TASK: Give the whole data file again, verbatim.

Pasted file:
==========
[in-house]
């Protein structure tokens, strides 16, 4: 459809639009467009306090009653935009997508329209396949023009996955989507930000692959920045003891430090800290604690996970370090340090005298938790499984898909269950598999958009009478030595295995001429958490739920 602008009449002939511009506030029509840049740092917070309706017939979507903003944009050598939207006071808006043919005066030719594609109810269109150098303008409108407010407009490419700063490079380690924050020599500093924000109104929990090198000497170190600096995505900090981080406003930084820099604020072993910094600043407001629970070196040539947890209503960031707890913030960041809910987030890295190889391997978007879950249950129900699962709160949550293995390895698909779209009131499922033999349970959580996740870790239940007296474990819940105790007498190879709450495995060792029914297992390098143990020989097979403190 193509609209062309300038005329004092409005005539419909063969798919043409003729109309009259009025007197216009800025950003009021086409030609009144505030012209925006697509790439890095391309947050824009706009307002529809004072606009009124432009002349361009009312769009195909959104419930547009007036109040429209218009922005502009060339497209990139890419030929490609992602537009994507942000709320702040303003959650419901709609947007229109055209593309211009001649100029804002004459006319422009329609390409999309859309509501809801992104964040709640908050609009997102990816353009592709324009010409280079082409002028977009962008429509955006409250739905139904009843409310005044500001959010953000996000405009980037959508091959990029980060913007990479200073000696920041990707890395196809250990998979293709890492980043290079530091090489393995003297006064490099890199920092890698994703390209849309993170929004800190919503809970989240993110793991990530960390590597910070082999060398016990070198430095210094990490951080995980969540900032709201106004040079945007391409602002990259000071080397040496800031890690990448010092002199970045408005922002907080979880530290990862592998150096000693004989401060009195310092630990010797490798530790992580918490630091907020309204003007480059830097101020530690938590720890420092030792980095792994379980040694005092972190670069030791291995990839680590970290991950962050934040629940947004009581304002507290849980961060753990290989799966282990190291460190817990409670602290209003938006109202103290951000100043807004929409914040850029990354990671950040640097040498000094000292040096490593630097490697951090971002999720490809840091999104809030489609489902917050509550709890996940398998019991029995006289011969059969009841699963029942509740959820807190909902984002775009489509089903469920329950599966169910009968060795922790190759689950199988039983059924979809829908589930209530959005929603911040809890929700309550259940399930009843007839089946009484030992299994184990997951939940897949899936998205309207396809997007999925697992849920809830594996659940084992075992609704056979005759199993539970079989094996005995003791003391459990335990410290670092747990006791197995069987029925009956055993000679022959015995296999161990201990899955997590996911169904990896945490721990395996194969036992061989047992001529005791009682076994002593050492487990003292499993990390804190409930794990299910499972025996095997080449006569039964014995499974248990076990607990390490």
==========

[in-house]
């Protein structure tokens, strides 16, 4: 459809639009467009306090009653935009997508329209396949023009996955989507930000692959920045003891430090800290604690996970370090340090005298938790499984898909269950598999958009009478030595295995001429958490739920 602008009449002939511009506030029509840049740092917070309706017939979507903003944009050598939207006071808006043919005066030719594609109810269109150098303008409108407010407009490419700063490079380690924050020599500093924000109104929990090198000497170190600096995505900090981080406003930084820099604020072993910094600043407001629970070196040539947890209503960031707890913030960041809910987030890295190889391997978007879950249950129900699962709160949550293995390895698909779209009131499922033999349970959580996740870790239940007296474990819940105790007498190879709450495995060792029914297992390098143990020989097979403190 193509609209062309300038005329004092409005005539419909063969798919043409003729109309009259009025007197216009800025950003009021086409030609009144505030012209925006697509790439890095391309947050824009706009307002529809004072606009009124432009002349361009009312769009195909959104419930547009007036109040429209218009922005502009060339497209990139890419030929490609992602537009994507942000709320702040303003959650419901709609947007229109055209593309211009001649100029804002004459006319422009329609390409999309859309509501809801992104964040709640908050609009997102990816353009592709324009010409280079082409002028977009962008429509955006409250739905139904009843409310005044500001959010953000996000405009980037959508091959990029980060913007990479200073000696920041990707890395196809250990998979293709890492980043290079530091090489393995003297006064490099890199920092890698994703390209849309993170929004800190919503809970989240993110793991990530960390590597910070082999060398016990070198430095210094990490951080995980969540900032709201106004040079945007391409602002990259000071080397040496800031890690990448010092002199970045408005922002907080979880530290990862592998150096000693004989401060009195310092630990010797490798530790992580918490630091907020309204003007480059830097101020530690938590720890420092030792980095792994379980040694005092972190670069030791291995990839680590970290991950962050934040629940947004009581304002507290849980961060753990290989799966282990190291460190817990409670602290209003938006109202103290951000100043807004929409914040850029990354990671950040640097040498000094000292040096490593630097490697951090971002999720490809840091999104809030489609489902917050509550709890996940398998019991029995006289011969059969009841699963029942509740959820807190909902984002775009489509089903469920329950599966169910009968060795922790190759689950199988039983059924979809829908589930209530959005929603911040809890929700309550259940399930009843007839089946009484030992299994184990997951939940897949899936998205309207396809997007999925697992849920809830594996659940084992075992609704056979005759199993539970079989094996005995003791003391459990335990410290670092747990006791197995069987029925009956055993000679022959015995296999161990201990899955997590996911169904990896945490721990395996194969036992061989047992001529005791009682076994002593050492487990003292499993990390804190409930794990299910499972025996095997080449006569039964014995499974248990076990607990390490």